pick up on you.”
At first, she said, she had a tough
time getting used to the strict system
of education in Tanzania, where all
the girls dressed alike and every mi
nute of the day was occupied by a
specific purpose. She said there was
no room for boredom — a fact the
volunteers would have trouble over
Gillette said the Peace Corps was
like a paternalistic institution. “They
don’t send kids overseas and let them
go,” she said. “The Corps is always
there. You could always count on
them if you needed help.
Campus Reporter
More than 350 entries from all
over the state participated in the
Third Annual Open Horse Show,
sponsored by the first-year students
at Texas A&M College of Veterinary
Contestants competed in two ma
jor divisions: western and English.
The western division consisted of
halter, pleasure, reining and horse
manship classes..The English divi
sion included dressage, equitation,
pleasure and hunter classes. Barrel
racing and pole bending competition
were also held.
High point in the western division
went to Steve Aubrey and his horse
Lecturers Bar Pride. There was a tie
for the reserve champion between
Melinda Harris and Danny Yeager.
Jennifer Holloway and her horse
Christopher Robin were high point
in the English division with Elissa
Sanders taking the reserve cham
A $75 award was presented to the
high-point rider in both the English
and western divisions. A $25 award
was given to the reserve champion in
both divisions while plaques and rib
bons were awarded to the first six
places in each class.
The high point rider was deter
mined through a point system which
awards five points to a rider for a
first-place finish in a full four horse
class. Second place received three
points, third got two points and
fourth place was worth one point.
During the noon break in the all
day show the large crowd was treated
to some entertainment by the faculty
of the College of Veterinary Medi
cine, who participated in a greased
pig chase.
The show was held at the Eques
trian Park two miles west of College
Station on FM 60.
The labor and concessions for the
show were provided entirely by the
first-year veterinary students.
obberies mar
■CS weekend
a senate meetin! 1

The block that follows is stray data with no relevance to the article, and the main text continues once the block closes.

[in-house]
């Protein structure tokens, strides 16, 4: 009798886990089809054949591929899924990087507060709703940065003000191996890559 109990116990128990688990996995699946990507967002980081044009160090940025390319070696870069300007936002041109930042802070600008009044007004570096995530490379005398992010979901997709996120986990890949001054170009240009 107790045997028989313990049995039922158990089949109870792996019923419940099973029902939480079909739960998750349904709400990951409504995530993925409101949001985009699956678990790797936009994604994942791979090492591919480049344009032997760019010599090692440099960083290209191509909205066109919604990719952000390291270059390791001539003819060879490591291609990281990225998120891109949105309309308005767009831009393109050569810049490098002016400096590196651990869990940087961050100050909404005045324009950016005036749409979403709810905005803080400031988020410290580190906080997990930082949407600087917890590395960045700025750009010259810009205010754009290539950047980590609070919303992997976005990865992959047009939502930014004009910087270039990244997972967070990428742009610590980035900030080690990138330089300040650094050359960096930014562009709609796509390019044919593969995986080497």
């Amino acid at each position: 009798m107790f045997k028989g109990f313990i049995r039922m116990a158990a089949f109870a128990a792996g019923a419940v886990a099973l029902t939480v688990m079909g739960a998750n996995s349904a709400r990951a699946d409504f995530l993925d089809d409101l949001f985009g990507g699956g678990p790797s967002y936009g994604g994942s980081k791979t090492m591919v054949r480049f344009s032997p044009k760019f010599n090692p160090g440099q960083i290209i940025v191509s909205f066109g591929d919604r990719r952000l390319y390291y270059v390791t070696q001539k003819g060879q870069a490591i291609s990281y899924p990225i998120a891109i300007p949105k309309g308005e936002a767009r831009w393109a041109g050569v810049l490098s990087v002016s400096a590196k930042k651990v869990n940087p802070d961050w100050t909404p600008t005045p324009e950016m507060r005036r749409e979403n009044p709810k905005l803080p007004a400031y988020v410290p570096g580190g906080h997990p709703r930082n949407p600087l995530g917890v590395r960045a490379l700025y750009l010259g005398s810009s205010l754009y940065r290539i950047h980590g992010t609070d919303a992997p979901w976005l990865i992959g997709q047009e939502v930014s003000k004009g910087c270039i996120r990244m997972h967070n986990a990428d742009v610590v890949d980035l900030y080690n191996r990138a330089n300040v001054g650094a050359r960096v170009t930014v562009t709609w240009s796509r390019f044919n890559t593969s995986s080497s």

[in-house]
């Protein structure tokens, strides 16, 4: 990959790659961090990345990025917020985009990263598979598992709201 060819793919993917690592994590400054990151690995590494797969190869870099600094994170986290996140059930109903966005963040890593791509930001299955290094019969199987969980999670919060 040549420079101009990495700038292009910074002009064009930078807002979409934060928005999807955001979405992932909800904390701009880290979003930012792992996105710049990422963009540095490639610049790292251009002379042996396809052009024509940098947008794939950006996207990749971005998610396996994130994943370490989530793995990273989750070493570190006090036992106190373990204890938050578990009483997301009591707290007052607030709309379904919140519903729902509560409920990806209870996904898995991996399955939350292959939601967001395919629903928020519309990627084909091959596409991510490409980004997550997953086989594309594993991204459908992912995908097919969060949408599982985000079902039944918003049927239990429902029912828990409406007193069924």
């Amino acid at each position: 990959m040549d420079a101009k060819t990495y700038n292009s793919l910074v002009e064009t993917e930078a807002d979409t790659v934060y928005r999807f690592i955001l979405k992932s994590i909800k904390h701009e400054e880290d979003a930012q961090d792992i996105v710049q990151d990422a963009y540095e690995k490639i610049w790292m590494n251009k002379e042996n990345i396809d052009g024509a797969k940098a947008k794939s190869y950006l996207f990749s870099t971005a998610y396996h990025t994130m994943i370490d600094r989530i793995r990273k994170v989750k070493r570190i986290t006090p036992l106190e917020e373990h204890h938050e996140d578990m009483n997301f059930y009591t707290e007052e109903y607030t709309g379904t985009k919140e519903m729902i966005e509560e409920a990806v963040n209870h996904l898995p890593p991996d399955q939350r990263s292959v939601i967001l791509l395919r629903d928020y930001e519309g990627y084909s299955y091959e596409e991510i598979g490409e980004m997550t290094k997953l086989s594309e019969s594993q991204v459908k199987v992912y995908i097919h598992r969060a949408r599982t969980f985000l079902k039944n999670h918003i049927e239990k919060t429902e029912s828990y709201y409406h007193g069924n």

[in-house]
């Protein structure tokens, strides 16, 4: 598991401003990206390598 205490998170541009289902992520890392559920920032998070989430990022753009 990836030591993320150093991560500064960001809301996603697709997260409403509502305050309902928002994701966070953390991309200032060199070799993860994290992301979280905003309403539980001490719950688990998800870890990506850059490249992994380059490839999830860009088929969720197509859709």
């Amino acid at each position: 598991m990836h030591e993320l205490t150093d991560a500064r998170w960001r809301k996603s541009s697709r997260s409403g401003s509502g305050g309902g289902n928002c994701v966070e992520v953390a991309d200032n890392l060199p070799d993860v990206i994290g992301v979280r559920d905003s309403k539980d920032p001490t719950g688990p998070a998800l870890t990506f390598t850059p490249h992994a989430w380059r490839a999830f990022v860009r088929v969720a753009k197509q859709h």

newspapers wen
The Tokyo Steak House was rob-
[ed of $1,700 Friday.
The cashier told police that a man
ame into the steak house, looked
round, then went to the cigarette
aachine. He asked the cashier for
He pulled out a revolver and told
e fashion to put all the money in a
|ack. She handed him the sack, and
pie then fled on foot toward the
Townshire Shopping Center. No
e vote that off 1
;n t that has'is
sed session i”
:ssion isn t
ig a compl 31111
!t Judicial Boi 1
jy the senatd 11
en in closed 0
law, it is
D/n s
suspect was listed on the police re
A burglar took over $6,500 from a
home at 3902 E. 29th St. Saturday
Jan Stewart said that when she
came home both the front and back
door were open. Drawers had been
ransacked, with a braclet, gold heart
and ring missing. Also taken were
several appliances and some meat
from a freezer.
(Pressed Ham &
(Turkey & Cheese)
Monday and
Beer Vi Price
(In cups)
with whole
sub sandwich
Making it in college? Then hang in there.
But ...if you’ve already decided to leave be
cause of financial pressures, the Army can
Now, if you qualify, the Army’s 2-Year En
listment will offer:
*An Educational Savings Plan so
you may return to college later.
Through the Veterans’ Educa
tional Assistance Program your
contribution is matched 2 for 1.
* A $2,000 Education Bonus.
* Guaranteed training.
* Other benefits.
Sound good? Check it out. The Army’s 2-
Year Enlistment with Education Bonus. Also
available are 3 and 4-Year enlistments with
education bonus.
Call Army Opportunities at
SSG Gary Huey
1242 W. 43rd St
Houston, Tx
Ph 686-3779
Join the people who’ve joined the Army.
An Equal Opportunity Employer
i J J
While its still free.
Jeni Malctra,
“I had C’s in high school. After
Evelyn Wood Reading Dynamics,
I was able to maintain an A average!’
Chris Walsh,
“It’s boring to read the way
most people are taught.
This way, you look at a
page of print —you see the
whole page. It’s great!”
John Futch,
Law Student
“With 60 briefs a week,
the average student takes
all week to prepare for
class. In an evening.
I’m finished!’
Jim Creighton,
“It’s easy. Once you
know how to do it, it’s
super easy!”
Richard St. Laurent,
“I was skeptical, but now I’m
reading around 2300 words a
minute. Puts you that much
ahead of everyone else!"
It’ll make homework a lot easier this year. In fact, you can cut your study time almost
in half with the copyrighted techniques you learn in one free lesson. We’ll give you the
incredible secrets to easy speed reading, better concentration and greater comprehension.
Taught in more than 300 cities throughout the U.S. It’s easy. It’s fun. It works.
Increase your reading speed as much as IOO%!
Mini Lessons are being held today at
6:30 p.m.
Location: Holiday Inn
OPEN 7 DAYS — WEEKDAYS 11 a.m.-l a.m.
FRI. & SAT. 11 a.m.-2 a.m.
Ask About Our 2-Foot and 4-Foot Subs.
We'll Cater Your Party — Call Us!
Certified by
Texas Education Agency
noiiuciy ■■■■■
1503 Texas Ave. S., College Station